1. What are the highest priority tech gaps we need to fill?
  2. To what extent does this technology address one of those gaps?
  3. How well will this tech fit into our overall tech stack? How difficult will it be to roll out and integrate with our other tech? What will be the load on the HR and IT teams?
  4. How steep is the learning curve for our employees? To what extent will this technology make their lives remarkably easier? Is the learning curve versus ease trade-off worth it?
  5. What is the track record of this vendor? Have they delivered on their word before, on time and on budget? Does their approach align with what has worked at our org in the past?

HRE: What HR technologies and applications should vendors be working on right now? Why?

Garr: Employees have significantly less organizational and manager support now than before the pandemic. In our recent study on manager behavior during the pandemic, we found that employees’ autonomy and managers’ openness to new information were the ONLY two behaviors that have improved since before the pandemic. Every other measure of manager and organizations’ support declined.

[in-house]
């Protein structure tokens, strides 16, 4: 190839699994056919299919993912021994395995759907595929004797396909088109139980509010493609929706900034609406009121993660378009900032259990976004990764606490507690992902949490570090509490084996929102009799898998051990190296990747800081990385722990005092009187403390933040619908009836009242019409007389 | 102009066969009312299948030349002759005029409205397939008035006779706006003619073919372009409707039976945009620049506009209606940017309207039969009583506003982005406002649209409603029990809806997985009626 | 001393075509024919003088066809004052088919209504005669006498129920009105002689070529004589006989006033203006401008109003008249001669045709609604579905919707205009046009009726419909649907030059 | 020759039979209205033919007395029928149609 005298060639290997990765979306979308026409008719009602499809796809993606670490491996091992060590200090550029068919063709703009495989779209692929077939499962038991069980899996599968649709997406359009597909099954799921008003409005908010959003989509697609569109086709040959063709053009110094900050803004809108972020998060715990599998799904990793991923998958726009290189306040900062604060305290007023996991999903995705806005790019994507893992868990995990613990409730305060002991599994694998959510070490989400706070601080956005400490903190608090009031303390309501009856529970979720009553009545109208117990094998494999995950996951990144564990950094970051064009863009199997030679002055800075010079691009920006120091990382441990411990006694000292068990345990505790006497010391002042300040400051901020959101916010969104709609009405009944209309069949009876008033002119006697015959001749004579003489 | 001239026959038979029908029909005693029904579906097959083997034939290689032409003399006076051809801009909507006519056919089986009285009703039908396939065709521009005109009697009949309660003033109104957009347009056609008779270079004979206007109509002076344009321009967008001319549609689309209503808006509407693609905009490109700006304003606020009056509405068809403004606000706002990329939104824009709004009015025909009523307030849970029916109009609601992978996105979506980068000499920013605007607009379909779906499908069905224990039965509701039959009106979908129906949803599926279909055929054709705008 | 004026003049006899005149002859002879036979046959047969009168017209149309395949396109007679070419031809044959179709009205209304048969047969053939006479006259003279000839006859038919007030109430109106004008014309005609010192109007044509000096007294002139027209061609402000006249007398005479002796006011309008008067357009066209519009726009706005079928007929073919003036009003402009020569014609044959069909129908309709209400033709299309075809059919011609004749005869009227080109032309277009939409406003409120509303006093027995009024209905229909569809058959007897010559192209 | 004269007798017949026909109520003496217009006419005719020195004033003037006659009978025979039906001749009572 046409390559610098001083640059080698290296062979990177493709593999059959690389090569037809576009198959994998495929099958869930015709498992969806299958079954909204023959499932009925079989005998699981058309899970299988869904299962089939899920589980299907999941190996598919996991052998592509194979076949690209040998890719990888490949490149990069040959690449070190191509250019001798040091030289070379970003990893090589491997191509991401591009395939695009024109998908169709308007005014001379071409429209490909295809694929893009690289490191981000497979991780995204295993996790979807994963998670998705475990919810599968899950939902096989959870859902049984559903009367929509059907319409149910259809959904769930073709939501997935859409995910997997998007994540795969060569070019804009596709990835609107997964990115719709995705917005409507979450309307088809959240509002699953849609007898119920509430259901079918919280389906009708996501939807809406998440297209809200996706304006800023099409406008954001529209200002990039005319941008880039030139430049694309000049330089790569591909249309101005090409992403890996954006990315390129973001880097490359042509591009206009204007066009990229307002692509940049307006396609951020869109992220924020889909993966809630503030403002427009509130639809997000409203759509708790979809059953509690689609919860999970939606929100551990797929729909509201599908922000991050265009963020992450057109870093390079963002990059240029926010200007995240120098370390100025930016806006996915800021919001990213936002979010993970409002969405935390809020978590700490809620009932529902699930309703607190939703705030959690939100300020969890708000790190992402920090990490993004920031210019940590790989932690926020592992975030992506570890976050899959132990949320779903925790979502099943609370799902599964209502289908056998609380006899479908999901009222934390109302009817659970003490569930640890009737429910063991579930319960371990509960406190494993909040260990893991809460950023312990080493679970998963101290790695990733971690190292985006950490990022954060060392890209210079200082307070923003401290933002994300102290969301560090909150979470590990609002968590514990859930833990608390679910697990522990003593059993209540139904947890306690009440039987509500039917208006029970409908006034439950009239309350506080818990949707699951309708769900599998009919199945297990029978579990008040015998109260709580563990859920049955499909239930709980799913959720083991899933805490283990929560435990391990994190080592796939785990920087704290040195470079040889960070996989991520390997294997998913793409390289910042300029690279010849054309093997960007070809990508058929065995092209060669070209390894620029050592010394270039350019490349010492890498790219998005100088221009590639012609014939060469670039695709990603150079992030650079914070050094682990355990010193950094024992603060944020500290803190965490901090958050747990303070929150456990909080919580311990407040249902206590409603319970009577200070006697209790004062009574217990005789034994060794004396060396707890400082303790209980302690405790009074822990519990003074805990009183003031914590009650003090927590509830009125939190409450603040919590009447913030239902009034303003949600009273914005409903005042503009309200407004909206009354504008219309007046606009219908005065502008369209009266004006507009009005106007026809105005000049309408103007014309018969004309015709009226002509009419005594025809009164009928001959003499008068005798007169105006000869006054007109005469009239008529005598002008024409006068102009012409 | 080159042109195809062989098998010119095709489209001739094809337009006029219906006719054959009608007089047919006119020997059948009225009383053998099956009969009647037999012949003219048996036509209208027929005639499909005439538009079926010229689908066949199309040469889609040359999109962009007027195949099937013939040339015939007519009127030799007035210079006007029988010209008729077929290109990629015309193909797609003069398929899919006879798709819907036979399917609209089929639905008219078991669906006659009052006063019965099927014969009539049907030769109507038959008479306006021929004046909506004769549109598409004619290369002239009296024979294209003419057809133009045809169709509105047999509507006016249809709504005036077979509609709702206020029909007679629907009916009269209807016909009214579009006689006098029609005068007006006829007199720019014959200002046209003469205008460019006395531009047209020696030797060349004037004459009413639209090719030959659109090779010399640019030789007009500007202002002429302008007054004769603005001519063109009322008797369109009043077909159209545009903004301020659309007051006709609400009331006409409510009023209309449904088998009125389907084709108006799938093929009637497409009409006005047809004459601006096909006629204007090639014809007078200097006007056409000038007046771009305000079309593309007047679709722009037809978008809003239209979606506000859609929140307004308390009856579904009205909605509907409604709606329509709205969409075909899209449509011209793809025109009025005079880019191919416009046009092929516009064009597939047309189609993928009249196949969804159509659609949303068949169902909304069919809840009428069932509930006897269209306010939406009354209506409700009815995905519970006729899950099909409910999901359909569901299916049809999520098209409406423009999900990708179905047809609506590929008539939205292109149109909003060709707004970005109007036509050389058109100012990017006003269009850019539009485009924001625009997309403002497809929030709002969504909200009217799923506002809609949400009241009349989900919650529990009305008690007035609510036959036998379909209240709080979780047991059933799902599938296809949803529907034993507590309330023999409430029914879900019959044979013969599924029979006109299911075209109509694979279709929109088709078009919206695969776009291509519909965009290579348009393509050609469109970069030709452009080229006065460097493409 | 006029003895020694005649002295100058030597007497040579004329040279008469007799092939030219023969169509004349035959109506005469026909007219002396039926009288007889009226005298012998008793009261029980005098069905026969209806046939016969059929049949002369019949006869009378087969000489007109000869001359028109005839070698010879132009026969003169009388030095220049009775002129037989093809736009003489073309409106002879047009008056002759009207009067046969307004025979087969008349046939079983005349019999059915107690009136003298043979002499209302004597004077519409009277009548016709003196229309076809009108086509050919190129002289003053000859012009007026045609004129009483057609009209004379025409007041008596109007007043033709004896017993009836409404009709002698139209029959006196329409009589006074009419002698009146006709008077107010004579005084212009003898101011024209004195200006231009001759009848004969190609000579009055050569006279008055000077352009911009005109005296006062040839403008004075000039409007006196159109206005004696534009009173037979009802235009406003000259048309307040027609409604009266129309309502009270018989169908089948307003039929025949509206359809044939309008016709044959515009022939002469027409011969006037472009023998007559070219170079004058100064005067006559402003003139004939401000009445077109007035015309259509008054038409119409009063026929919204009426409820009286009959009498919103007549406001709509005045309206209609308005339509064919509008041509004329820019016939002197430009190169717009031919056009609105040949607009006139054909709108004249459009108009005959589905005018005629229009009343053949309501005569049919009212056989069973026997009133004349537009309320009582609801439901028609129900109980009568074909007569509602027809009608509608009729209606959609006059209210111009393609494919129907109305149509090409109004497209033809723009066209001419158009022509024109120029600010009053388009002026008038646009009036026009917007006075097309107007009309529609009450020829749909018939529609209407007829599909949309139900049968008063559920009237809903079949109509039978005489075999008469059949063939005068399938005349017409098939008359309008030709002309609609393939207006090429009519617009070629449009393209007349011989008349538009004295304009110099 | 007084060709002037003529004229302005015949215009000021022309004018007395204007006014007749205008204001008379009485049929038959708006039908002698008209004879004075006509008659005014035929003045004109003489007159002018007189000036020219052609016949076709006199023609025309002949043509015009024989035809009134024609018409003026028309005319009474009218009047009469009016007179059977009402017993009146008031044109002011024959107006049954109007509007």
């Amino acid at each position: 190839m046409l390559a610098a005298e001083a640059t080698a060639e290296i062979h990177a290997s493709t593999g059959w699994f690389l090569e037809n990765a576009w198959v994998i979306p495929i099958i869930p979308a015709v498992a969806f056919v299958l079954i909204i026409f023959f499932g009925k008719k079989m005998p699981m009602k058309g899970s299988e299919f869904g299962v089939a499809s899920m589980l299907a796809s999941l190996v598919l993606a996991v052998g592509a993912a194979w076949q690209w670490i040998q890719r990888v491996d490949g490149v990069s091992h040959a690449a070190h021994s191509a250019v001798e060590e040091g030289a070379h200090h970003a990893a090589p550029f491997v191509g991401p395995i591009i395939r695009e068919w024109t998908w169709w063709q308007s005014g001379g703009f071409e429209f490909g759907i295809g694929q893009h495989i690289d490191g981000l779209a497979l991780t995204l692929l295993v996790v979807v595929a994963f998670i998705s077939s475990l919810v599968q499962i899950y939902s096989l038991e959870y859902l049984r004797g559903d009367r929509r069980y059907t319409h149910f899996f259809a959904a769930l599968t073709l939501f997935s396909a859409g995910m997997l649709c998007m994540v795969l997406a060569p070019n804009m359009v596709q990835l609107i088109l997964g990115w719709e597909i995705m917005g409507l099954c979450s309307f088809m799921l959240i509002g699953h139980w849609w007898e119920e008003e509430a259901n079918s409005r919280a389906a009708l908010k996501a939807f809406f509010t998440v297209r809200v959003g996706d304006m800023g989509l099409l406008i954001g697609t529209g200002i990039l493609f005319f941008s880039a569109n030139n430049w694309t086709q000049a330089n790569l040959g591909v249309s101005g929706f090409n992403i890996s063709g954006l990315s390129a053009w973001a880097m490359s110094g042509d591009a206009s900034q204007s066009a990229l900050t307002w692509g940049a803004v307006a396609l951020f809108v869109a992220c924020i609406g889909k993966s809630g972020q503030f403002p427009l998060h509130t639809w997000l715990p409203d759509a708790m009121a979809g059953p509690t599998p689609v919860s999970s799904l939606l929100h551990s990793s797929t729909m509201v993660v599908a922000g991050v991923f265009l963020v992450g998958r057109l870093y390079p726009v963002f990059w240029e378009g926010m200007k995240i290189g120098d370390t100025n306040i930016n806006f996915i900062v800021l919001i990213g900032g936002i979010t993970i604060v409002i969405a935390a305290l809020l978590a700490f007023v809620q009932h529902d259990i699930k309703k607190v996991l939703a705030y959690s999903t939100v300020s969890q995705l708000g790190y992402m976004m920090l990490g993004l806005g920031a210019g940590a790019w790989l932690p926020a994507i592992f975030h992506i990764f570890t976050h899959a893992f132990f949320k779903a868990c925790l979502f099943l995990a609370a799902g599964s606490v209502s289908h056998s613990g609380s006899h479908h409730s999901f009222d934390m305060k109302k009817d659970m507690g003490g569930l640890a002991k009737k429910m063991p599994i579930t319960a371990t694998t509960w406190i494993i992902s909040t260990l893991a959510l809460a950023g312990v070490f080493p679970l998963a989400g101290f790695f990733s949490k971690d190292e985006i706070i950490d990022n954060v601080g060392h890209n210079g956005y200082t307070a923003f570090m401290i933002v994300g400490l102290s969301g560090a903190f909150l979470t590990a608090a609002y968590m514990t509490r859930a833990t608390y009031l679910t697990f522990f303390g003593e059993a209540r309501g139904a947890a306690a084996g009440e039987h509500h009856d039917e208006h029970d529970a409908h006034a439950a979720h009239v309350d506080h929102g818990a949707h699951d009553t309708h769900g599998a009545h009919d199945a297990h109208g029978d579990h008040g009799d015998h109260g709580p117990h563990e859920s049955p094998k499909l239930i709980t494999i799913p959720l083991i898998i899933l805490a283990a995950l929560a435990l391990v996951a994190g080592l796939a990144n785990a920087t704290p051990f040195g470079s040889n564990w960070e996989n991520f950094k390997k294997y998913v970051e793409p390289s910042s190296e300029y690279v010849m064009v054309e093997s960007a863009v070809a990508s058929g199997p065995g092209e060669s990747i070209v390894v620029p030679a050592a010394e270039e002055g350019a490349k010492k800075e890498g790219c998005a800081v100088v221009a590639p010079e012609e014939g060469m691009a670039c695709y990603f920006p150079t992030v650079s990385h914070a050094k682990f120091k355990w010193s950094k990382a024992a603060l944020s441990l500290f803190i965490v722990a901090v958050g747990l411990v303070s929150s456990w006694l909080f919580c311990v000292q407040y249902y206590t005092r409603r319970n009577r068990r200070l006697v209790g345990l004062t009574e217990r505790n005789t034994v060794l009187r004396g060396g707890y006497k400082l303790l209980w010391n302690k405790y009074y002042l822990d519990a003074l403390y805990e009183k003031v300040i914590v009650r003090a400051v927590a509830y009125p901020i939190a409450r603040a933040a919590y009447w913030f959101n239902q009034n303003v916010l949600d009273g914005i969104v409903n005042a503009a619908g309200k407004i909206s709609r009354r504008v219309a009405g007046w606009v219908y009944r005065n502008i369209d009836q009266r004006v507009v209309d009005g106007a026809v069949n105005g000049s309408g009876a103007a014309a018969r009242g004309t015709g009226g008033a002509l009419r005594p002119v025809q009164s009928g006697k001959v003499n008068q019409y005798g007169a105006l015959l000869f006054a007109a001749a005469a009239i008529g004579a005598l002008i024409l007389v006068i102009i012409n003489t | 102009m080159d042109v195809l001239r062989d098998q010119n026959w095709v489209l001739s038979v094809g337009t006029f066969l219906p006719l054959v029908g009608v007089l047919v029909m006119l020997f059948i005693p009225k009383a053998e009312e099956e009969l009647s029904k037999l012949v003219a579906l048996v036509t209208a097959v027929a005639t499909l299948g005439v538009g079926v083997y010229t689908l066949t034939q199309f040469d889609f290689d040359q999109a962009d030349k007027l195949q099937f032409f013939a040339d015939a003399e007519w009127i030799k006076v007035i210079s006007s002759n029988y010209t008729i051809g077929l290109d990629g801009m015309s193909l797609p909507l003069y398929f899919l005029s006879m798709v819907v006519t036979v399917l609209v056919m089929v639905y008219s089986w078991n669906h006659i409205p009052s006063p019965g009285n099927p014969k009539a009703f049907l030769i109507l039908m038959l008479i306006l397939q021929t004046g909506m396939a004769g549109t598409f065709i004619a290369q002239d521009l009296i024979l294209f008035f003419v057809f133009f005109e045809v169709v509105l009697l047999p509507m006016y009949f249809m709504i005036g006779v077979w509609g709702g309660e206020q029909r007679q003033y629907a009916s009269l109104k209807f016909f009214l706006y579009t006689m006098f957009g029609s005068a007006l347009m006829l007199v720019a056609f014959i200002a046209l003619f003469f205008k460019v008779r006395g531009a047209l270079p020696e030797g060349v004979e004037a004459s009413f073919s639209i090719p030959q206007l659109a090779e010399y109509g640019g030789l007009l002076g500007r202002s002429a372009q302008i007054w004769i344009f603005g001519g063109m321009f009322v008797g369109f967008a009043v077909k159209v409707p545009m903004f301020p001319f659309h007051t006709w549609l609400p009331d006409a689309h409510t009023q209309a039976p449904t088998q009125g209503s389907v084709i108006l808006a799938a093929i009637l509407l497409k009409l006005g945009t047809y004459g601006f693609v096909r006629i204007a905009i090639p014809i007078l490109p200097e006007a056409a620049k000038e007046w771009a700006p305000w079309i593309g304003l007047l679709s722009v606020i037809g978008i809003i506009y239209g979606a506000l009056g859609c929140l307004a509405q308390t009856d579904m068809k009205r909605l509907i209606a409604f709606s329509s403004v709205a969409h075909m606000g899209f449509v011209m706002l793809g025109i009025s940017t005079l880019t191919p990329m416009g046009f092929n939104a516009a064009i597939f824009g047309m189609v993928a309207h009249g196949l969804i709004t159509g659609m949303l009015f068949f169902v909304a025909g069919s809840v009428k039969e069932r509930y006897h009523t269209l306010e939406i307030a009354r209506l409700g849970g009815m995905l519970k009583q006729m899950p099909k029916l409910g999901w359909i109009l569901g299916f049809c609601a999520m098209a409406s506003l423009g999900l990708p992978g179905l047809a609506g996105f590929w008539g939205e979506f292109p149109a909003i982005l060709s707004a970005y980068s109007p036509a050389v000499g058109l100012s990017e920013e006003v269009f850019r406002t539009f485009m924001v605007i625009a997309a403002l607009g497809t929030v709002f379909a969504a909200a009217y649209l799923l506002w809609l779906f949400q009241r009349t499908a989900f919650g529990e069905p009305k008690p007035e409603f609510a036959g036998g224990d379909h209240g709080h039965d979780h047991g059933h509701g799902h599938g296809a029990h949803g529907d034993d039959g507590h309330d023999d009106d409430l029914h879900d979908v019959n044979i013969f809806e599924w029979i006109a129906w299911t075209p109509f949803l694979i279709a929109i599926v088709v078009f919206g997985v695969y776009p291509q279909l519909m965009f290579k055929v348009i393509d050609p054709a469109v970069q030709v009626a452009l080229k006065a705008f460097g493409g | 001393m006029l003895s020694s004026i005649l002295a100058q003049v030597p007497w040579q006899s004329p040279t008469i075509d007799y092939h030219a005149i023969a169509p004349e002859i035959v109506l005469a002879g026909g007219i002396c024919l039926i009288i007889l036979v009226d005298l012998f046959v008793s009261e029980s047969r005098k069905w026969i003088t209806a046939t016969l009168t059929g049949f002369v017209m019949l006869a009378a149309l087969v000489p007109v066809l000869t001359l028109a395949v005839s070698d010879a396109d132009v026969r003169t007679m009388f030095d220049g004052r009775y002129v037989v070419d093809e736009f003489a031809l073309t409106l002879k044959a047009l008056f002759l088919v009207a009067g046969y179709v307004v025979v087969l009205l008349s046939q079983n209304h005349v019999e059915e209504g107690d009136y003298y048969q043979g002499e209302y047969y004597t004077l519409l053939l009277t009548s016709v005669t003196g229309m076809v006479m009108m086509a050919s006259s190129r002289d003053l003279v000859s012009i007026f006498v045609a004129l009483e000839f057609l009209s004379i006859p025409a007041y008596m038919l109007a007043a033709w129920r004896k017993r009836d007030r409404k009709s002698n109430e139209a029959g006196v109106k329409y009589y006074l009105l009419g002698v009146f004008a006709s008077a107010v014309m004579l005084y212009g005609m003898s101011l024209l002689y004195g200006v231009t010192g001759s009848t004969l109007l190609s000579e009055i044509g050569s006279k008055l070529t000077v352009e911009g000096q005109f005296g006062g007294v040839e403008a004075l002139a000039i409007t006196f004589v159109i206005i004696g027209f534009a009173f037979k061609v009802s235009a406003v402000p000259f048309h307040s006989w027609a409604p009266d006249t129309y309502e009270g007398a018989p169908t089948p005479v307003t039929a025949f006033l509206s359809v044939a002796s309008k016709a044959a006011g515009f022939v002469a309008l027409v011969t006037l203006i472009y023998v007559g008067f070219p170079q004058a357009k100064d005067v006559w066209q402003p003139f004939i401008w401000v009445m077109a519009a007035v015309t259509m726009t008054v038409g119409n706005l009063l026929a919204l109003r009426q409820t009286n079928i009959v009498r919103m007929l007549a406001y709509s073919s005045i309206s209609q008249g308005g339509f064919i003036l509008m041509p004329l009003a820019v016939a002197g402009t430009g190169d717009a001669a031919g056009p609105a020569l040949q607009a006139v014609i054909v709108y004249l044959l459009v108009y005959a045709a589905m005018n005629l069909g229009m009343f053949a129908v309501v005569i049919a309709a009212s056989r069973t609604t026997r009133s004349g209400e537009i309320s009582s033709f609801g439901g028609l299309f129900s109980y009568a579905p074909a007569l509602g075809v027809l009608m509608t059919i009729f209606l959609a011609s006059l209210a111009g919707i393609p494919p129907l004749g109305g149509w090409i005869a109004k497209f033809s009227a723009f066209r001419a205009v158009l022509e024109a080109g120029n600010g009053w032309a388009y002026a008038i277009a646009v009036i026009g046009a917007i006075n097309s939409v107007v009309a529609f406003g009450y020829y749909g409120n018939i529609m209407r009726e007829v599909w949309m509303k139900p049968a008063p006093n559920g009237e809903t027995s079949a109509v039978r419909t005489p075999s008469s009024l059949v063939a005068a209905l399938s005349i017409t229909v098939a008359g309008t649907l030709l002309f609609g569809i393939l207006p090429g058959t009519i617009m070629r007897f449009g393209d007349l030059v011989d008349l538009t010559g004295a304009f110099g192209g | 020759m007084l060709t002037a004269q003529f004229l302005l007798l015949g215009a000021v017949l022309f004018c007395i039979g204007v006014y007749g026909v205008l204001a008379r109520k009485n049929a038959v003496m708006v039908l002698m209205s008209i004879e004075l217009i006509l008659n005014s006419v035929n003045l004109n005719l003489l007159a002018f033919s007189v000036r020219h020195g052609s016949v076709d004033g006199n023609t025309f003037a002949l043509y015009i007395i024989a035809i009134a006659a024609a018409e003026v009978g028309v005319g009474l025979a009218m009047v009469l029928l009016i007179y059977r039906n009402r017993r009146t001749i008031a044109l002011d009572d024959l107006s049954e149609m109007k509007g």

Given this, HR technologies and applications should focus on helping fill in some of the information gaps employees face and connecting them to others who can help them continue to prosper and grow.

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Almost every type of HR technology could do a better job of providing employees with critical information to help them understand and manage their team. For example, almost any HR tech leader could ask themselves: What specific information does our system capture that could help managers understand something about their team that they wouldn’t know otherwise? What data could we provide employees to help them better understand their organization’s broader context?